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The government’s decision to cut the plug-in car, van and truck grant has been described as “the wrong move at the wrong time” and “disappointing” by trade groups.

The Department for Transport said the grant scheme was being updated to target less expensive models and allowing the scheme’s funding to go further.

Transport minister Rachel Maclean said: “The increasing choice of new vehicles, growing demand from customers and rapidly rising number of charge points mean that, while the level of funding remains as high as ever, given soaring demand, we are refocusing our vehicle grants on the more affordable zero emission vehicles – where most consumers will be looking and where taxpayers’ money will make more of a difference.”

The BVRLA said the announcement was poorly timed and would slow down the transition to zero emissions, with confidence in EVs and their running costs on a knife edge.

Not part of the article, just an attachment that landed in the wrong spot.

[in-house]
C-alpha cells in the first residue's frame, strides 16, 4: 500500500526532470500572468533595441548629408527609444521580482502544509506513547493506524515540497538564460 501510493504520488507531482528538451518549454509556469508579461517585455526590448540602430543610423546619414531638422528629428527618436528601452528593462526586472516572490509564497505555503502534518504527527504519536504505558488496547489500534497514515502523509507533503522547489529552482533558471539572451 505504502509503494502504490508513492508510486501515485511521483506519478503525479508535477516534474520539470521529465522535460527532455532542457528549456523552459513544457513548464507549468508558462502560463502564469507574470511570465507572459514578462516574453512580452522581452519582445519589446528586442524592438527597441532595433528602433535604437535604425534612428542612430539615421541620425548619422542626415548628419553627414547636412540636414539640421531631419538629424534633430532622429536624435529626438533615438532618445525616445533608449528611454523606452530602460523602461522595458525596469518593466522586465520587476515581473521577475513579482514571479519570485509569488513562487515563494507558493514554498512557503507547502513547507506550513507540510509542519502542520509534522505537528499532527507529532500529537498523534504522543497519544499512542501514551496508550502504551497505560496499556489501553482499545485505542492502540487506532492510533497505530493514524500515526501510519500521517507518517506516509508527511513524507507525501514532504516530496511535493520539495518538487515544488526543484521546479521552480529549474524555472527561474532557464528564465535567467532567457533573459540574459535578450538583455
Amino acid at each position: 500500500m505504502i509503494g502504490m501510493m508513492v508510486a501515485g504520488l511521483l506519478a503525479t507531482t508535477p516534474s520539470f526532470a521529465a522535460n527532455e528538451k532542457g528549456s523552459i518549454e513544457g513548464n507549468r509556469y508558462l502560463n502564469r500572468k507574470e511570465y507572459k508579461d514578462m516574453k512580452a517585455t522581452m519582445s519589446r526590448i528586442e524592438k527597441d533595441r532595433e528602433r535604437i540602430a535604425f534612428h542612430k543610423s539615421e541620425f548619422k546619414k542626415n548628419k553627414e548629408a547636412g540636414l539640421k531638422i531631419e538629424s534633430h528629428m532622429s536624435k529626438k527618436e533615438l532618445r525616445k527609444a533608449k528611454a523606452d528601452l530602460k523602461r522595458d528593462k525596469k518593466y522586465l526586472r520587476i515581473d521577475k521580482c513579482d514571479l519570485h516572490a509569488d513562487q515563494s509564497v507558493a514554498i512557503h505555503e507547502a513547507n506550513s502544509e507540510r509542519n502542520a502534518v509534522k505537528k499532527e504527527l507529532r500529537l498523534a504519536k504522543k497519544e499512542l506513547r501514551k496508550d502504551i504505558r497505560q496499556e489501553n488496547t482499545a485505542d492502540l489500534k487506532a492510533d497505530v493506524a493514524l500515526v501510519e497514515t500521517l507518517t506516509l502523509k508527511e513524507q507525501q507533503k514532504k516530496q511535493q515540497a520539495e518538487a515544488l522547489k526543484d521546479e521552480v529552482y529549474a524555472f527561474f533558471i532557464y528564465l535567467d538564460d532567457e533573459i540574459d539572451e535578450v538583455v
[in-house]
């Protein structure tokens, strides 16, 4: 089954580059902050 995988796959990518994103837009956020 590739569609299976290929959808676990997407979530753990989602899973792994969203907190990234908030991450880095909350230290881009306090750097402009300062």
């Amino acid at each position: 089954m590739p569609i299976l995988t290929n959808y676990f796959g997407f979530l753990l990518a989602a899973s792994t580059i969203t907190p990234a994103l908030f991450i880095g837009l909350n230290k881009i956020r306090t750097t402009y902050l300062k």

BVRLA CE Gerry Keaney added: “This will come as a particular blow for the commercial vehicle sector, where BVRLA members have been working so hard to drive uptake of electric vans and trucks.”

Michelle Gardner, Logistics UK’s head of public policy, said the government needed to lay out a clear policy road map to enable operators to make the required fleet changes confidently: “Switching to zero and ultra-low emission vehicles is an important focus for the logistics industry, as it works to achieve the government’s zero emissions target by 2050,” she said.

“It is therefore disappointing to see the changes announced today to the government’s plug in car, van and truck grants, which have been reduced for the vast majority of available models.

“Logistics UK’s members are committed to making the switch to alternatively fuelled vehicles, but with the market still to reach maturity, options are limited for operators and reducing the financial support will hinder this transition.”

Mike Hawes, CE of the SMMT, said new battery technology was more expensive than conventional engines and incentives were essential to make vehicles affordable: “Cutting the grant and eligibility moves the UK even further behind other markets - markets which are increasing their support, making it yet more difficult for the UK to get sufficient supply,” Hawes added.